Suspicion has therefore fallen on other suspects, such as the stars within galaxies. In 2014 Geach and colleagues observed outflows from intense star formation in an extremely compact galaxy. Measuring less than 600 light-years across, this tiny starburst probably arose during a gas-rich galactic merger. Now it's spewing away a third of its gas reservoir.

Following up with the Institute of Millimeter Radio Astronomy's Plateau de Bure Interferometer in the French Alps, the astronomers observed a Doppler shift in emission lines from ionized magnesium and doubly ionized oxygen, indicating that powerful outflows are blowing gas out of this galaxy at up to 1,000 km/s (2 million mph). Astronomers ordinarily attribute such velocities to fierce winds of radiation from supermassive black holes, but there's no evidence of an active black hole in this galaxy. It must be the stars that are driving the gas out.

In the same way that sunlight can impart momentum to push a solar sail, photons emitted from stars can also drive away gas molecules. The more massive a star, the hotter it is and the greater its radiation pressure.

"There's enough energy in stellar radiation pressure to drive quite a lot of gas out of a galaxy," says Geach. He paints a picture where a frenzied burst of star formation converts gas into stars, which in turn produce photon winds that are powerful enough to sweep out the remaining gas and bring star formation to a halt.

So how many stars can a galaxy form before stellar feedback kicks in? It depends how crowded the stars are. Compact galaxies concentrate their star formation rather than spreading it across a large disk, so even a few stars can kick out large amounts of gas. That's not the case for the Milky Way, where the bubbles that individual star-forming regions blow are tiny compared to the scale of our galaxy.

Newborn stars aren't the only ones to create bubbles; dying stars do, too. Intense bursts of star formation produce massive stars that inevitably go supernova. A star cluster might see rapid-fire stellar destruction over the course of just a few million years. While supernova shocks can trigger starbirth by compressing the surrounding gas, ultimately they heat and clear out gas in superbubbles spanning hundreds of light-years. In large galaxies such as our Milky Way, this can create pockets of infertile space. And in smaller galaxies, superbubbles may completely remove all potentially starforming material, sterilizing the entire system.

If ram-pressure stripping only operates under certain circumstances, and stellar feedback has only limited range in larger galaxies, then only one alternative remains to explain giant, red-and-dead ellipticals: black holes.

Death by Black Hole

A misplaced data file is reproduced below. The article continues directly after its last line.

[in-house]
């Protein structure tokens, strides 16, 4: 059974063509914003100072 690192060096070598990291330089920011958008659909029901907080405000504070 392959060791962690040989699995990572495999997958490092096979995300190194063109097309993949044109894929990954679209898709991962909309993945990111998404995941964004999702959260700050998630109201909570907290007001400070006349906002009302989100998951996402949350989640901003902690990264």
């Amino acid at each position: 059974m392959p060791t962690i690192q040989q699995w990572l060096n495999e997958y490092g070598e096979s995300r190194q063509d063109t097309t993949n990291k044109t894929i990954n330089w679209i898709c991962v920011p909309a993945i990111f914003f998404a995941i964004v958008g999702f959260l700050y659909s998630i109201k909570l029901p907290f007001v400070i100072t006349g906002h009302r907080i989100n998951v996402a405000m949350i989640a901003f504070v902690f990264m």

At the hub of most large galaxies is a supermassive black hole millions or billions of times more massive than the Sun. Some are dormant, while others are raging beasts consuming huge amounts of gas. What they don't swallow, they shoot out along magnetic field lines coiled tightly as gun barrels. The material bursts out of the galaxy as powerful jets of charged particles and radiation. While superheated matter spirals inward to await being swallowed or spat out, it settles into a disk, which may launch its own wind. The jets and disk together provide sufficient power to blow a huge bubble into a galaxy's stores of molecular gas--heating or sweeping up gas that might otherwise have formed stars. Molecular hydrogen must be at most a few tens of degrees above absolute zero to condense into stars, so it doesn't take much for the black hole to disturb the gas's delicate thermal condition.

At least, that's the theory. Now, there's some evidence to back it up, from the SDSS project Mapping Nearby Galaxies at Apache Point Observatory (MANGA) that's mapping 10,000 nearby galaxies. Among this immense collection, an international team of scientists led by Edmond Cheung (University of Tokyo) identified a new, rare type of galaxy: red geysers. They contain supermassive black holes that are only nibbling on surrounding gas; nevertheless, their low feeding rates are enough to launch a wind that spews into the galaxy.

The prototype red geyser observed by Cheung's group, nicknamed Akira, is ripping cool gas from a small companion dubbed Tetsuo. Normally, cool gas would turn into stars, but the red geyser's wind, revealed in velocity measurements of ionized gas billowing out from the central black hole, heats the gas and blows it away, leading the galaxy to turn red.

Many large elliptical galaxies are ensconced within a gaseous halo that, like the intracluster medium, is hot and emits X-rays. Similar halos have been discovered encapsulating spiral galaxies, too--in 2012, for example, Chandra detected an X-ray halo around our Milky Way with a temperature between 1 million and 2.5 million kelvin and a mass between 10 and 60 billion Suns. The halos hold material left over from galaxy formation, as well as gas accumulated from the intergalactic medium. Feedback processes also feed and heat the halos and can maintain a red-and-dead state even after the black hole has become largely inactive.